Scientists hear the music of your brain

Science and art often go hand in hand. M.C. Escher played with geometry in his famous prints of impossible realities, and anatomist Gunther von Hagenst captivated millions of people with a display of preserved human corpses and body parts. More recently, a popular installation at the London Barbican Gallery offers art lovers the unique experience of walking in the rain without getting wet.

Science lets art push boundaries, and so is increasingly used by modern artists to shock and awe. But this is a two way street.

Researchers from the University of Electronic Science and Technology in China have now used recordings from brain scans to create music, and they hope that listening to the brain will give new insights into how it works.

This unusual way of blending science and art was first introduced in 1965 by the American composer Alvin Lucier in the piece Music for Solo Performer, but it was not until the 1990s that 'brainwave music' boomed with the development of powerful computers. Scientists and musicians now use computational models to convert data from brain scan technology into music played by electronic synthesizers.

In the new study, published in PLoS ONE, Jing Lu and colleagues developed a new method to combine readings from electroencephalograms (EEGs) and functional MRI (fMRI) brain scans to produce music that better mimics contemporary classical music. The amplitude and the frequency of the EEG signal were used to create the pitch and the duration of each musical note. This was then remixed with an fMRI signal, which set the intensity of the notes played.

The authors acknowledge that the sources of the two signals are, however, unrelated. "There is something a little arbitrary about putting EEG and fMRI together in this way" says philosopher Dan Lloyd from Trinity College, Connecticut, who was the first person to create music from fMRI scans. "But you have to start somewhere, learning scales before you play a sonata, and this is a good start" he adds.

EEGs measure the electrical activity of the brain. Brain cells, or neurons, communicate with one another through electrical signals. During an EEG, electrodes are attached to the scalp and plugged into a computer that converts the electrical signals to waves. EEGs are currently used to diagnose epilepsy and sleep disorders for instance.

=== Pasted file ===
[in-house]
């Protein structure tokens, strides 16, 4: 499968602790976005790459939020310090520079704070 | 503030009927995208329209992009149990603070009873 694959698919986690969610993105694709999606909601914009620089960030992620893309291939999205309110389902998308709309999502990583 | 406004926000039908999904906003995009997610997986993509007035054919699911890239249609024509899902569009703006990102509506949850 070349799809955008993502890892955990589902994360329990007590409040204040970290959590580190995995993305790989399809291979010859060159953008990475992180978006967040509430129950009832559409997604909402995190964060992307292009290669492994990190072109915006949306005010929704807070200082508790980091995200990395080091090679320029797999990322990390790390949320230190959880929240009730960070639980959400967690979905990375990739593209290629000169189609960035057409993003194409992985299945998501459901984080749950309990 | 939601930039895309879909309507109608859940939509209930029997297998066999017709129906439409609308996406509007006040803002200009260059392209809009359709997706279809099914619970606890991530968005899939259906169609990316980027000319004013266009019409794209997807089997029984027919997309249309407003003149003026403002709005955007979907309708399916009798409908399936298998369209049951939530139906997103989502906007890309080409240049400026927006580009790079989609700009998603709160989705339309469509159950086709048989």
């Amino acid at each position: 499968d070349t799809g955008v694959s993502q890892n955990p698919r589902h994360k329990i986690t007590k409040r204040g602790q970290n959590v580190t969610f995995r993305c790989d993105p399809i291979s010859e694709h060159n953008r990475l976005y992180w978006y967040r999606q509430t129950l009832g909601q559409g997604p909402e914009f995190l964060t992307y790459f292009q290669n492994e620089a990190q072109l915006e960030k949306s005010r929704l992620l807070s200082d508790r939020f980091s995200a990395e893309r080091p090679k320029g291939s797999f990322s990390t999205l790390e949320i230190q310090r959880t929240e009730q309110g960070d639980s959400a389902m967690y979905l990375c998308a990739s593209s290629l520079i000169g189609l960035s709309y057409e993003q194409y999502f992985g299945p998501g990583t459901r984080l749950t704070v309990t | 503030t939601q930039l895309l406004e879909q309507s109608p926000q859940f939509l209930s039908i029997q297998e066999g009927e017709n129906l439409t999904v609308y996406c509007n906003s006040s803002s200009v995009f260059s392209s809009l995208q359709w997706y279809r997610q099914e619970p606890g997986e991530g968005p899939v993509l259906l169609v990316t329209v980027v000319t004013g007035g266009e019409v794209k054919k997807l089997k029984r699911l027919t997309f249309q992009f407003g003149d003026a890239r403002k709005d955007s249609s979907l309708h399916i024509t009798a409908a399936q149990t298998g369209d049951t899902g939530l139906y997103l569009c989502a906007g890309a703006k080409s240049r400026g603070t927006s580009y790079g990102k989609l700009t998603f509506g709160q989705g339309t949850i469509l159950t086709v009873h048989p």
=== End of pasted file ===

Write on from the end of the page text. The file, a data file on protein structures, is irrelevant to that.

fMRI, or functional magnetic resonance imaging, on the other hand measures brain activity by detecting changes in blood flow, and is mostly used in research. Neurons need oxygen to make energy, so when a brain area is more active, oxygen-rich blood surges. The pattern of brain activity across the brain is then represented in a color code.

The authors of the study plan to improve their EEG-fMRI method so it may be used for clinical diagnosis, for example, if the music could produce audible differences between healthy and sick brains. Lloyd says

"With the proper sonification [conversion to sound], something like a 'brain stethoscope' could be developed as a clinical tool for detecting clues to a variety of brain conditions".

But there are skeptics. David Sulzer, a neurophysiologist at Columbia University and jazz musician, thinks that brainwave music can only detect very significant changes in brain activity, such as an epileptic seizure. He says "If you cannot diagnose an illness through a chart recorder readout, I do not understand how it can be done sonically".

Sulzer believes music made from brain activity is an art and a science didactic tool. For instance, he uses The Brainwave Music Project to teach the public about brain function before his performances of brainwave music.

Whether brainwave music will be useful for science or medicine remains an opened question, but it can surely be said that it has become an art form of its own. It might not be for everyone's taste but brainwave music certainly causes an impression, which is the very definition of modern art.

For the complete article, and to hear some samples of "brain music", please go to:

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